II. Lessons Learned
Supplement I: Infection Control in Healthcare, Home, and Community Settings
Public Health Guidance for Community-Level Preparedness and Response to Severe Acute Respiratory Syndrome (SARS) Version 2/3
The following lessons learned from the global experience with SARS-CoV have been considered in developing this Supplement:
- Transmission of SARS-CoV appears to occur predominantly through close interactions with infected persons.
- Persons with unrecognized SARS-CoV disease can contribute to the initiation or expansion of an outbreak, especially in healthcare settings.
- Transmission of SARS-CoV in a single healthcare facility can have far-reaching public health effects.
- Transmission to healthcare workers has occurred primarily after close, unprotected contact with symptomatic persons before implementation of infection control precautions.
- Certain high-risk procedures and events can increase the risk of SARS-CoV transmission.
- Infection control is a primary public health intervention for containing the spread of SARS-CoV.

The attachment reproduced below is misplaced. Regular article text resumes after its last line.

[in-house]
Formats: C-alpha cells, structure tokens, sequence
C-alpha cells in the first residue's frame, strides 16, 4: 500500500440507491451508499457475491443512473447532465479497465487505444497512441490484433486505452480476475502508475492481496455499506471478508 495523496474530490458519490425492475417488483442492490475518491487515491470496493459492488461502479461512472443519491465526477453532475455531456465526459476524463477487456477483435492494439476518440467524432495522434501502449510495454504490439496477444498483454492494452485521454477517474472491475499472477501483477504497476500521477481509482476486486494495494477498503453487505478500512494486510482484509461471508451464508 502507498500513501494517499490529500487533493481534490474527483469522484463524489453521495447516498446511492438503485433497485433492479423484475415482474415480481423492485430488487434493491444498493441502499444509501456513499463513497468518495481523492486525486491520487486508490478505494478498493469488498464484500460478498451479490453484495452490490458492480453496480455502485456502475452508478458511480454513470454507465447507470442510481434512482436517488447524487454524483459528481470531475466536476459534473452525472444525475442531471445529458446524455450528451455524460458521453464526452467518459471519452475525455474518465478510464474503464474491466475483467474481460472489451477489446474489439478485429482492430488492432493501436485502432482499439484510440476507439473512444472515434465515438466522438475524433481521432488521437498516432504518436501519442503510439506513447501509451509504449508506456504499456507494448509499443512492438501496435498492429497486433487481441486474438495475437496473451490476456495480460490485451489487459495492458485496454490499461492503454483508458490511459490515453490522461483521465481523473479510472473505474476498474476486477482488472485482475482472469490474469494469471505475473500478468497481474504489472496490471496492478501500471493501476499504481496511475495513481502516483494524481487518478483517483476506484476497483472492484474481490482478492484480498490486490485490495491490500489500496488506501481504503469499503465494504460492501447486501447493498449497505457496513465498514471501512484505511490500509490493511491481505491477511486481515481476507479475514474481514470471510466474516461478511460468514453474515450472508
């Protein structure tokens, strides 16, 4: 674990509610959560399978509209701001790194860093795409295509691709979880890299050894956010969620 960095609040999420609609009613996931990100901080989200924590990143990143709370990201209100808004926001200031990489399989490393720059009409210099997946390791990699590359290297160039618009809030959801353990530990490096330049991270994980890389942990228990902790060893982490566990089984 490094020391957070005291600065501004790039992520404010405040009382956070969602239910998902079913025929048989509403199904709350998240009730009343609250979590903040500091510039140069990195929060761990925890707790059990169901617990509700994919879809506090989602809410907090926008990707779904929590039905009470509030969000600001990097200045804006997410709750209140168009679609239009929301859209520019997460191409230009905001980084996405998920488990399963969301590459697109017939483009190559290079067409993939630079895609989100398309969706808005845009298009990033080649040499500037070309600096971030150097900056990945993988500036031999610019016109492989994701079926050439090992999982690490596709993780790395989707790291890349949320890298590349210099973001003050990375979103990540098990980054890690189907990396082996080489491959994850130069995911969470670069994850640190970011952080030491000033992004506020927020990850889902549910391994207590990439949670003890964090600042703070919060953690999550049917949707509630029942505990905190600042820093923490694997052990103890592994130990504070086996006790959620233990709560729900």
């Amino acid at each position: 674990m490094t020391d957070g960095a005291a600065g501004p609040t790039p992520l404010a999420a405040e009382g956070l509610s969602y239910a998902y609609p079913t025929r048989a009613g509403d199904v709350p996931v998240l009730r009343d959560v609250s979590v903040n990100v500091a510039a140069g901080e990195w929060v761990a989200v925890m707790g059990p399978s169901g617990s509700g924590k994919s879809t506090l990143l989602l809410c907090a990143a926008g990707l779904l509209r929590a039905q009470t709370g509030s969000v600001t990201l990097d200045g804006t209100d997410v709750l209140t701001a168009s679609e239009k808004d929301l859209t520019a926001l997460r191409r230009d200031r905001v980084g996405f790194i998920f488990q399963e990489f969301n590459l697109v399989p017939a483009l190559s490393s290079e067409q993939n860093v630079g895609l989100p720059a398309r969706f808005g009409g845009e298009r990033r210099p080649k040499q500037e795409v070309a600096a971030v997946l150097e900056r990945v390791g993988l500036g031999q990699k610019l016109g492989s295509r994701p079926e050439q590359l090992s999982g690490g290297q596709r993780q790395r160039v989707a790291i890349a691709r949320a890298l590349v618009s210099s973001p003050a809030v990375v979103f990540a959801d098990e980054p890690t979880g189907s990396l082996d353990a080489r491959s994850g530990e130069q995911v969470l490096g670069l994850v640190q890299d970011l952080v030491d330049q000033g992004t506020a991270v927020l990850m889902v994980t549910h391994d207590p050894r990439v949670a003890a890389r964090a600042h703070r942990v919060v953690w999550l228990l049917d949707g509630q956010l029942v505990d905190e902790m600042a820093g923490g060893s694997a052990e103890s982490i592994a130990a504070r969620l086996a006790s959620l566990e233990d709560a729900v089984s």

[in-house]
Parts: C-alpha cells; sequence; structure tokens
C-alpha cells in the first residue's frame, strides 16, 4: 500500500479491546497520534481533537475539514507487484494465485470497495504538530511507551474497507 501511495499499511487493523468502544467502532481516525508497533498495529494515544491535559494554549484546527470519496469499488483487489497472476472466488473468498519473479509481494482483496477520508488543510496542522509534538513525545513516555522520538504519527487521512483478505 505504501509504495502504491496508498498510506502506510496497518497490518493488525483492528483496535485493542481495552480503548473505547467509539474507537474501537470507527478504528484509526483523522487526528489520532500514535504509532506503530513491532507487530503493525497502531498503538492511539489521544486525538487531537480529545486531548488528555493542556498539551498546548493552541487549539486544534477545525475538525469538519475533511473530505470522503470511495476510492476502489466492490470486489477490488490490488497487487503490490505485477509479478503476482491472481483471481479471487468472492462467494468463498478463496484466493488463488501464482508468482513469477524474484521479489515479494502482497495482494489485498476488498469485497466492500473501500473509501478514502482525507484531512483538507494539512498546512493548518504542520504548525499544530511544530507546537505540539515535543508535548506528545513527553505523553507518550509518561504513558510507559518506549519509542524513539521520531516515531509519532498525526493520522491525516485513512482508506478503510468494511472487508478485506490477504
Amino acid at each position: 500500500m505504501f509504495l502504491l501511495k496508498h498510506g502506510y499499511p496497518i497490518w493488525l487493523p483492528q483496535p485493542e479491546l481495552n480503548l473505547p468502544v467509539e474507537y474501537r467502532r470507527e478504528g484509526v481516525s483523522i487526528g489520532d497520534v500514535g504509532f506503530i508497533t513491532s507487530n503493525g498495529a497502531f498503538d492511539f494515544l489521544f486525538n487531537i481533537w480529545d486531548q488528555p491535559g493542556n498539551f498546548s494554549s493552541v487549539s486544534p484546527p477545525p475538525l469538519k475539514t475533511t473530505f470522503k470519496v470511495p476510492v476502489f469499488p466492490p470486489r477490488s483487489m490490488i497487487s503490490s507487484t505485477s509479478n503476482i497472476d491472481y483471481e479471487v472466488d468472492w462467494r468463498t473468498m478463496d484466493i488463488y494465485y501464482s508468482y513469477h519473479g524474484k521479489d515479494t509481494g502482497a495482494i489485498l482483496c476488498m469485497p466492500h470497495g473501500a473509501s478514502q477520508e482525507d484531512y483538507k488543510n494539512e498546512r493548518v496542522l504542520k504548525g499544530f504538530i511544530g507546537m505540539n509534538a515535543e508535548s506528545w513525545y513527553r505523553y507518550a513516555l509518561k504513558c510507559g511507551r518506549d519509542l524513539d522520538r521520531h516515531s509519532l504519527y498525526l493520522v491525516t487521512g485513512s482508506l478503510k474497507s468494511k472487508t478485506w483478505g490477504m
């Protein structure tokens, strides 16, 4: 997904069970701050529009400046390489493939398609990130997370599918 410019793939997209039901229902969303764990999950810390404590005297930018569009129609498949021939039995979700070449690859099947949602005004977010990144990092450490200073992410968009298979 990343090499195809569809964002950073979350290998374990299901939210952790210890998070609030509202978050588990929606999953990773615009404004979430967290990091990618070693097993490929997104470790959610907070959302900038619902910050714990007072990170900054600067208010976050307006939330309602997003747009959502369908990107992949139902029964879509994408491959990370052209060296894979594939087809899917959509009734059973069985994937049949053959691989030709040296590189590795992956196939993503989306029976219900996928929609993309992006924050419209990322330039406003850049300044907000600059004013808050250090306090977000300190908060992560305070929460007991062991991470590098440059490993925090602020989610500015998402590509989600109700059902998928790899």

- Patients with SARS-CoV disease need to be isolated to minimize the risk of transmission to others.
- Patients with mild SARS-CoV disease can be safely isolated in locations other than acute-care facilities, such as at home or in community facilities designated for isolation of SARS patients.
- I. Rationale and Goals
- II. Lessons Learned
- III. Infection Control in Healthcare Facilities
- IV. Infection Control for Prehospital Emergency Medical Services (EMS)
- V. Infection Control for Care of SARS Patients at Home
- VI. Infection Control for Care of SARS Patients in Community Isolation Facilities
- VII. Infection Control for Public Health and Outreach Workers
- VIII. Infection Control for Laboratory and Pathology Procedures
- IX. Occupational Health Issues
- Appendix I1: Recommendations for Application of Standard Precautions for the Care of All Patients in All Healthcare Settings
- Appendix I2: Summary of Recommendations for Expanded Precautions
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Page last reviewed: May 3, 2005